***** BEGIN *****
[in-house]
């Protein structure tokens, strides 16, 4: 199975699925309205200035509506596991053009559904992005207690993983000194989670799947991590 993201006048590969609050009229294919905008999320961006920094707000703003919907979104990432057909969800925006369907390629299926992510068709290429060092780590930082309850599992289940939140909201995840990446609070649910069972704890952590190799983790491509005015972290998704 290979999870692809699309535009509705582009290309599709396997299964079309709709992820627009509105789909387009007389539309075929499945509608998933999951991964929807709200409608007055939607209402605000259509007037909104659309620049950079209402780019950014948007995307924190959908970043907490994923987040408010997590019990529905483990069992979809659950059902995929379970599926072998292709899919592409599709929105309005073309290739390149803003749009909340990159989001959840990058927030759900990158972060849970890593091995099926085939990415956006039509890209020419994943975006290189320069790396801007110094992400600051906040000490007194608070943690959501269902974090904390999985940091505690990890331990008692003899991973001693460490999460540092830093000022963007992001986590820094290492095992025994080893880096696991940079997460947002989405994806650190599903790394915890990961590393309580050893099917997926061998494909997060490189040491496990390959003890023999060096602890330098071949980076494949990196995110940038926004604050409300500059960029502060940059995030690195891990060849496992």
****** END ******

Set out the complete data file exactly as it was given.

[in-house]
């Protein structure tokens, strides 16, 4: 199975699925309205200035509506596991053009559904992005207690993983000194989670799947991590 993201006048590969609050009229294919905008999320961006920094707000703003919907979104990432057909969800925006369907390629299926992510068709290429060092780590930082309850599992289940939140909201995840990446609070649910069972704890952590190799983790491509005015972290998704 290979999870692809699309535009509705582009290309599709396997299964079309709709992820627009509105789909387009007389539309075929499945509608998933999951991964929807709200409608007055939607209402605000259509007037909104659309620049950079209402780019950014948007995307924190959908970043907490994923987040408010997590019990529905483990069992979809659950059902995929379970599926072998292709899919592409599709929105309005073309290739390149803003749009909340990159989001959840990058927030759900990158972060849970890593091995099926085939990415956006039509890209020419994943975006290189320069790396801007110094992400600051906040000490007194608070943690959501269902974090904390999985940091505690990890331990008692003899991973001693460490999460540092830093000022963007992001986590820094290492095992025994080893880096696991940079997460947002989405994806650190599903790394915890990961590393309580050893099917997926061998494909997060490189040491496990390959003890023999060096602890330098071949980076494949990196995110940038926004604050409300500059960029502060940059995030690195891990060849496992």